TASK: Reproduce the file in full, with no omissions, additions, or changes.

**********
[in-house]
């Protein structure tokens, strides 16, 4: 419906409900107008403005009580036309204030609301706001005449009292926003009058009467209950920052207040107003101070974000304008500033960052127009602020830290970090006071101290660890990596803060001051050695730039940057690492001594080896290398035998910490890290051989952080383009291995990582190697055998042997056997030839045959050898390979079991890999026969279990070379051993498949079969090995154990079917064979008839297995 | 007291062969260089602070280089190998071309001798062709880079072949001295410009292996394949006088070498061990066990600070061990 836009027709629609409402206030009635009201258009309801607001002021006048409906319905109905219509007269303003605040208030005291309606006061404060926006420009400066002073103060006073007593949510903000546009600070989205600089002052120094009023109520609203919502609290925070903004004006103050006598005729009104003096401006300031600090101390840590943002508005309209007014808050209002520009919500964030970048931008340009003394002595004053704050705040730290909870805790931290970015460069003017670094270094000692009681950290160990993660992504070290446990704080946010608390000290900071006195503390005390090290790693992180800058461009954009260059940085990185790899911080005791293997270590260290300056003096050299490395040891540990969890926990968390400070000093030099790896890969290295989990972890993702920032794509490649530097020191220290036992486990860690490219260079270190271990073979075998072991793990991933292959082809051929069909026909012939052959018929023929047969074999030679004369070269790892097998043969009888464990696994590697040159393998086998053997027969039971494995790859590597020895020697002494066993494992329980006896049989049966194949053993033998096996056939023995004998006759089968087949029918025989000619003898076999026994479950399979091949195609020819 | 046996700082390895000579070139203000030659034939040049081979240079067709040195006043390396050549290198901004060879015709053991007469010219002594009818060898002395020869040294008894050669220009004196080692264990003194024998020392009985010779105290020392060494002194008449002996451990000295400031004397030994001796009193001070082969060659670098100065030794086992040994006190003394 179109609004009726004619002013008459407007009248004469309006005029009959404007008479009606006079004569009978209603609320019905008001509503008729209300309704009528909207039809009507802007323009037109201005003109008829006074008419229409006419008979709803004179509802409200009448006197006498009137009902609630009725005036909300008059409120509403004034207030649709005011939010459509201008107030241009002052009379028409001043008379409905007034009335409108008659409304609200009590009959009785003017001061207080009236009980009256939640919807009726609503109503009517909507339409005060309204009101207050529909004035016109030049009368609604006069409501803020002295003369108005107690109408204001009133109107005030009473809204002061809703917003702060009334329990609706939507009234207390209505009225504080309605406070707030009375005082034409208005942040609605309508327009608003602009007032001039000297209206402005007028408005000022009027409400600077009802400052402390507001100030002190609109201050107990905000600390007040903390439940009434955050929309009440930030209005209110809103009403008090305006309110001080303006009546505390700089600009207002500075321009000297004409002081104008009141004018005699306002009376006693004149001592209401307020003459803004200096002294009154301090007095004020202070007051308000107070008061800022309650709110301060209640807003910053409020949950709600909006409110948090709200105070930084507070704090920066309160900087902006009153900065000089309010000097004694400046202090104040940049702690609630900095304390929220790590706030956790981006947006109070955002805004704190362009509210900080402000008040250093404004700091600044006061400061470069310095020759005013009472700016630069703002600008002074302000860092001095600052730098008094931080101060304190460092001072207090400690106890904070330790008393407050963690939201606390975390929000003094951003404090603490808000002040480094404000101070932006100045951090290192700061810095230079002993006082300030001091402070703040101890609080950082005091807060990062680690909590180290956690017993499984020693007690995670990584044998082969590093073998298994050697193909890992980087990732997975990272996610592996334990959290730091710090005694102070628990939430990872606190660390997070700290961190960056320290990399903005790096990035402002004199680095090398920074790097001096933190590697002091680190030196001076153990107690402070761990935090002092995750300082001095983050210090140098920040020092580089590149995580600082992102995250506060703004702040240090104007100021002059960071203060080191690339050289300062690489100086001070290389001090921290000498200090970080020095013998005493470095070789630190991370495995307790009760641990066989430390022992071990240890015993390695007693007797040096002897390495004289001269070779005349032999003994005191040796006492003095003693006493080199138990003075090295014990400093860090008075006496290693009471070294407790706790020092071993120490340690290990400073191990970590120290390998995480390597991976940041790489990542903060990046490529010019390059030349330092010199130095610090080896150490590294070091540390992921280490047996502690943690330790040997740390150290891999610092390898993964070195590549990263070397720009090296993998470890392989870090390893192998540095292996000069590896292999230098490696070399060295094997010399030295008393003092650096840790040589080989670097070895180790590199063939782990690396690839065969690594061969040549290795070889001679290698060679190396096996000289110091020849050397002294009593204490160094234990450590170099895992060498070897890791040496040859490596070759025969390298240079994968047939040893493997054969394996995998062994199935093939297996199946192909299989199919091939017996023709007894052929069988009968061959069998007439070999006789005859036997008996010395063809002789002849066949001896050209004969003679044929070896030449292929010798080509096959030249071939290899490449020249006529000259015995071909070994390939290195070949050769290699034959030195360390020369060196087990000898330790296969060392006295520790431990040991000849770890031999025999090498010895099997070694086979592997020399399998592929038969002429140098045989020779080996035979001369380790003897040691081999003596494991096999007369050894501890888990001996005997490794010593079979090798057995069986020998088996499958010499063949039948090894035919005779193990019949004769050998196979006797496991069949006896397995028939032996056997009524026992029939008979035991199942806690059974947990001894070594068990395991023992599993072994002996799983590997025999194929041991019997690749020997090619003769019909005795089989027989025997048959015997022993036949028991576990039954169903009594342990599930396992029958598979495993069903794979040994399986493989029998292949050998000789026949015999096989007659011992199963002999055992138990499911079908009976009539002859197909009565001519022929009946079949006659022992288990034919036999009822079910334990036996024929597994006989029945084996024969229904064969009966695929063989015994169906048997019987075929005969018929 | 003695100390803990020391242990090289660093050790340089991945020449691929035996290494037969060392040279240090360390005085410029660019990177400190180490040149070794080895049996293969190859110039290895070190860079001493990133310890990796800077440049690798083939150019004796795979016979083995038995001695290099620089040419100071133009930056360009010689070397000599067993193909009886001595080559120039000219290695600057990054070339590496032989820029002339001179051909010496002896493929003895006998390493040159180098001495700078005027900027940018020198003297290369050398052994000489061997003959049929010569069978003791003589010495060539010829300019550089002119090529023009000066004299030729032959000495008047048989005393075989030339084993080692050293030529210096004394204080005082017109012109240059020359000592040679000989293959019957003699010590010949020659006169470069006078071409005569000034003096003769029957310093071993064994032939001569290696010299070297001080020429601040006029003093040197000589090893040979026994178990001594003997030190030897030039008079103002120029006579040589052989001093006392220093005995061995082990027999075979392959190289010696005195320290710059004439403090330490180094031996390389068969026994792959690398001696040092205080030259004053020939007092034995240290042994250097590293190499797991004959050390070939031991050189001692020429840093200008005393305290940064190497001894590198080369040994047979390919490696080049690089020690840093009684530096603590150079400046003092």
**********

[in-house]
């Protein structure tokens, strides 16, 4: 419906409900107008403005009580036309204030609301706001005449009292926003009058009467209950920052207040107003101070974000304008500033960052127009602020830290970090006071101290660890990596803060001051050695730039940057690492001594080896290398035998910490890290051989952080383009291995990582190697055998042997056997030839045959050898390979079991890999026969279990070379051993498949079969090995154990079917064979008839297995 | 007291062969260089602070280089190998071309001798062709880079072949001295410009292996394949006088070498061990066990600070061990 836009027709629609409402206030009635009201258009309801607001002021006048409906319905109905219509007269303003605040208030005291309606006061404060926006420009400066002073103060006073007593949510903000546009600070989205600089002052120094009023109520609203919502609290925070903004004006103050006598005729009104003096401006300031600090101390840590943002508005309209007014808050209002520009919500964030970048931008340009003394002595004053704050705040730290909870805790931290970015460069003017670094270094000692009681950290160990993660992504070290446990704080946010608390000290900071006195503390005390090290790693992180800058461009954009260059940085990185790899911080005791293997270590260290300056003096050299490395040891540990969890926990968390400070000093030099790896890969290295989990972890993702920032794509490649530097020191220290036992486990860690490219260079270190271990073979075998072991793990991933292959082809051929069909026909012939052959018929023929047969074999030679004369070269790892097998043969009888464990696994590697040159393998086998053997027969039971494995790859590597020895020697002494066993494992329980006896049989049966194949053993033998096996056939023995004998006759089968087949029918025989000619003898076999026994479950399979091949195609020819 | 046996700082390895000579070139203000030659034939040049081979240079067709040195006043390396050549290198901004060879015709053991007469010219002594009818060898002395020869040294008894050669220009004196080692264990003194024998020392009985010779105290020392060494002194008449002996451990000295400031004397030994001796009193001070082969060659670098100065030794086992040994006190003394 179109609004009726004619002013008459407007009248004469309006005029009959404007008479009606006079004569009978209603609320019905008001509503008729209300309704009528909207039809009507802007323009037109201005003109008829006074008419229409006419008979709803004179509802409200009448006197006498009137009902609630009725005036909300008059409120509403004034207030649709005011939010459509201008107030241009002052009379028409001043008379409905007034009335409108008659409304609200009590009959009785003017001061207080009236009980009256939640919807009726609503109503009517909507339409005060309204009101207050529909004035016109030049009368609604006069409501803020002295003369108005107690109408204001009133109107005030009473809204002061809703917003702060009334329990609706939507009234207390209505009225504080309605406070707030009375005082034409208005942040609605309508327009608003602009007032001039000297209206402005007028408005000022009027409400600077009802400052402390507001100030002190609109201050107990905000600390007040903390439940009434955050929309009440930030209005209110809103009403008090305006309110001080303006009546505390700089600009207002500075321009000297004409002081104008009141004018005699306002009376006693004149001592209401307020003459803004200096002294009154301090007095004020202070007051308000107070008061800022309650709110301060209640807003910053409020949950709600909006409110948090709200105070930084507070704090920066309160900087902006009153900065000089309010000097004694400046202090104040940049702690609630900095304390929220790590706030956790981006947006109070955002805004704190362009509210900080402000008040250093404004700091600044006061400061470069310095020759005013009472700016630069703002600008002074302000860092001095600052730098008094931080101060304190460092001072207090400690106890904070330790008393407050963690939201606390975390929000003094951003404090603490808000002040480094404000101070932006100045951090290192700061810095230079002993006082300030001091402070703040101890609080950082005091807060990062680690909590180290956690017993499984020693007690995670990584044998082969590093073998298994050697193909890992980087990732997975990272996610592996334990959290730091710090005694102070628990939430990872606190660390997070700290961190960056320290990399903005790096990035402002004199680095090398920074790097001096933190590697002091680190030196001076153990107690402070761990935090002092995750300082001095983050210090140098920040020092580089590149995580600082992102995250506060703004702040240090104007100021002059960071203060080191690339050289300062690489100086001070290389001090921290000498200090970080020095013998005493470095070789630190991370495995307790009760641990066989430390022992071990240890015993390695007693007797040096002897390495004289001269070779005349032999003994005191040796006492003095003693006493080199138990003075090295014990400093860090008075006496290693009471070294407790706790020092071993120490340690290990400073191990970590120290390998995480390597991976940041790489990542903060990046490529010019390059030349330092010199130095610090080896150490590294070091540390992921280490047996502690943690330790040997740390150290891999610092390898993964070195590549990263070397720009090296993998470890392989870090390893192998540095292996000069590896292999230098490696070399060295094997010399030295008393003092650096840790040589080989670097070895180790590199063939782990690396690839065969690594061969040549290795070889001679290698060679190396096996000289110091020849050397002294009593204490160094234990450590170099895992060498070897890791040496040859490596070759025969390298240079994968047939040893493997054969394996995998062994199935093939297996199946192909299989199919091939017996023709007894052929069988009968061959069998007439070999006789005859036997008996010395063809002789002849066949001896050209004969003679044929070896030449292929010798080509096959030249071939290899490449020249006529000259015995071909070994390939290195070949050769290699034959030195360390020369060196087990000898330790296969060392006295520790431990040991000849770890031999025999090498010895099997070694086979592997020399399998592929038969002429140098045989020779080996035979001369380790003897040691081999003596494991096999007369050894501890888990001996005997490794010593079979090798057995069986020998088996499958010499063949039948090894035919005779193990019949004769050998196979006797496991069949006896397995028939032996056997009524026992029939008979035991199942806690059974947990001894070594068990395991023992599993072994002996799983590997025999194929041991019997690749020997090619003769019909005795089989027989025997048959015997022993036949028991576990039954169903009594342990599930396992029958598979495993069903794979040994399986493989029998292949050998000789026949015999096989007659011992199963002999055992138990499911079908009976009539002859197909009565001519022929009946079949006659022992288990034919036999009822079910334990036996024929597994006989029945084996024969229904064969009966695929063989015994169906048997019987075929005969018929 | 003695100390803990020391242990090289660093050790340089991945020449691929035996290494037969060392040279240090360390005085410029660019990177400190180490040149070794080895049996293969190859110039290895070190860079001493990133310890990796800077440049690798083939150019004796795979016979083995038995001695290099620089040419100071133009930056360009010689070397000599067993193909009886001595080559120039000219290695600057990054070339590496032989820029002339001179051909010496002896493929003895006998390493040159180098001495700078005027900027940018020198003297290369050398052994000489061997003959049929010569069978003791003589010495060539010829300019550089002119090529023009000066004299030729032959000495008047048989005393075989030339084993080692050293030529210096004394204080005082017109012109240059020359000592040679000989293959019957003699010590010949020659006169470069006078071409005569000034003096003769029957310093071993064994032939001569290696010299070297001080020429601040006029003093040197000589090893040979026994178990001594003997030190030897030039008079103002120029006579040589052989001093006392220093005995061995082990027999075979392959190289010696005195320290710059004439403090330490180094031996390389068969026994792959690398001696040092205080030259004053020939007092034995240290042994250097590293190499797991004959050390070939031991050189001692020429840093200008005393305290940064190497001894590198080369040994047979390919490696080049690089020690840093009684530096603590150079400046003092």